There is an age old saying that states - in life there are two things you can’t escape – death and taxes. While scientific development hasn’t yet found the secret to living forever, there are ways of investing your money so that your tax returns work in your favour.
While taxes can’t be escaped entirely, the money owed to the South African Revenue Service (SARS) can be decreased through wise investment and managed expenditure. Purchasing property to rent is the type of investment that can generate income, grow capital and can potentially decrease your dues paid to SARS.
The benefit of owning an investment property, whether it be in an individual capacity, as a company or in a trust, is that all expenses are deductible from the rental income before tax is calculated. These costs typically include property management fees, municipal rates, levies charged by body corporates, repairs and maintenance, insurance premiums and municipal service costs that are paid by the property owner.
Proper accounting records therefore need to be kept in order to provide SARS with supporting documents for the deductions claimed, if required to do so. Furthermore, the rental income should be added to any other taxable income the owner may have received. Any amount paid to you in addition to the monthly rental is also subject to income tax. A refundable deposit paid by a tenant is not taxable provided it is kept separately in a trust account and is not used by you. If it is forfeited by the tenant, then it is taxable.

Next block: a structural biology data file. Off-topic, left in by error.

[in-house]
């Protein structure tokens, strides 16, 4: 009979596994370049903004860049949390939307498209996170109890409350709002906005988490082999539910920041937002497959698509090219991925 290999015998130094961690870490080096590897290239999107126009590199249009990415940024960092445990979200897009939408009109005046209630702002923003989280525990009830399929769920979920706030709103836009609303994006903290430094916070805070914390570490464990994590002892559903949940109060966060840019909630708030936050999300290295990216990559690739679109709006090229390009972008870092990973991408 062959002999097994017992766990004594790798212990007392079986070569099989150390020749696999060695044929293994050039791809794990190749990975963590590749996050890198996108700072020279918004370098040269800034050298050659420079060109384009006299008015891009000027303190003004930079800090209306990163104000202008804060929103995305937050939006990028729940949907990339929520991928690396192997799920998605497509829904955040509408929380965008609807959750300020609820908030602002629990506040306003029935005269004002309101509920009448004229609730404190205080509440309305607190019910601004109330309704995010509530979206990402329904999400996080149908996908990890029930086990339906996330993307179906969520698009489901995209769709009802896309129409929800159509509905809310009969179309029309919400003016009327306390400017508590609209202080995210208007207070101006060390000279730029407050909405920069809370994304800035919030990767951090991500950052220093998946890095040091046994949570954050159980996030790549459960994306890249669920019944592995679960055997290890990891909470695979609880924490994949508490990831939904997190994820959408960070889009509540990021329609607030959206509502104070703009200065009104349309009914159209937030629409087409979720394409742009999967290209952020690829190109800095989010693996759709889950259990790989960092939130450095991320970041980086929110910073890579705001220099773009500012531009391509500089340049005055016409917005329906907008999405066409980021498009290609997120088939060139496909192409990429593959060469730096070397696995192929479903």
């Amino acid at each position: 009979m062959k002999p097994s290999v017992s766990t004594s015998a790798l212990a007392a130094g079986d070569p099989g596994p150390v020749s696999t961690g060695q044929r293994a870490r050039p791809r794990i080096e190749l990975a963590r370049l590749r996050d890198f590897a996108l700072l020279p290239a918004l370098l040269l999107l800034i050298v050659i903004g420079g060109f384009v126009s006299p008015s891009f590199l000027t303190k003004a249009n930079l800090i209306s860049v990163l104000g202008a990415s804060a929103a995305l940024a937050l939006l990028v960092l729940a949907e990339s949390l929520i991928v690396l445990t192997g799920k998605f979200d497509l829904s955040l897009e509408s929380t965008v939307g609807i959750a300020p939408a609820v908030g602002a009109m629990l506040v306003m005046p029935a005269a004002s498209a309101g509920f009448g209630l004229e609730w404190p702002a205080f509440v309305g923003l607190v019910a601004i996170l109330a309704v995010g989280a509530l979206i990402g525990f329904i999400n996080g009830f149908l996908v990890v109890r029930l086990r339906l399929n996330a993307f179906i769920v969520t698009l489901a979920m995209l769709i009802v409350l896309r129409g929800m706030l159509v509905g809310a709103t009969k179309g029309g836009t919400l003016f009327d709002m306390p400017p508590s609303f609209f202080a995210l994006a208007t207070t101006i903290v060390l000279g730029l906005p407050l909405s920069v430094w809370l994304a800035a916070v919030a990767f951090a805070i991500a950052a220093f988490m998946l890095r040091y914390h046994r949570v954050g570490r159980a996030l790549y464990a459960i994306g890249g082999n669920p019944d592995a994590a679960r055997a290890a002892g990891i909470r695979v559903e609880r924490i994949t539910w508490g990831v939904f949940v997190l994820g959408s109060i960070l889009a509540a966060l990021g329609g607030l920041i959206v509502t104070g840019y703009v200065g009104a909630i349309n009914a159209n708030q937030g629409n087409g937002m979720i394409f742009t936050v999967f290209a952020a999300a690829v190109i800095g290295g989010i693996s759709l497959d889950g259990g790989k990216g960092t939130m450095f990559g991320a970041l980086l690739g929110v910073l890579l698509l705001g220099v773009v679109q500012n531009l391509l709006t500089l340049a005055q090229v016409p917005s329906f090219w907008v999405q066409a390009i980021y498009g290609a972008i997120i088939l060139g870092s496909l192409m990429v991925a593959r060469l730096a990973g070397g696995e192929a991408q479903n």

“Investing in property in a good area where there is a high demand for rental homes, will go a long way in making tax returns work in your favour. Whether investing in property for long term leasing or you’re wanting to let out a holiday flat short term in a high tourist area, do your research and capitalize on something that fits with your financial capacity,” says Craig Hutchison, CEO Engel & Völkers Southern Africa.
In terms of a residential property that is buy-to-let, the following expenses are deductible:
- Rental agent’s commission or fees for securing a tenant.
- Advertising costs of marketing the property.
- Levies, municipal rates, insurance fees, water and electricity.
- Interest paid on the home loan if applicable.
- Cleaning costs, garden service and security.
- Repairs and maintenance costs (excluding improvements to the property – this would be deducted from capital gains tax).
“As a landlord, deducting the non-capital expenses from your tax return will reduce your taxable income. However, before embarking on your landlord journey, it is advisable to chat to a professional real estate company, your accountant, a financial advisor or a tax specialist so that you fully understand both the financial implications and tax benefits.”
“The start of the new financial year is akin to spring, a time to clean up, make new plans, new investments and sharpen your financial acumen for the year ahead. It is also a good time to find that perfect buy to rent property,” concludes Hutchison.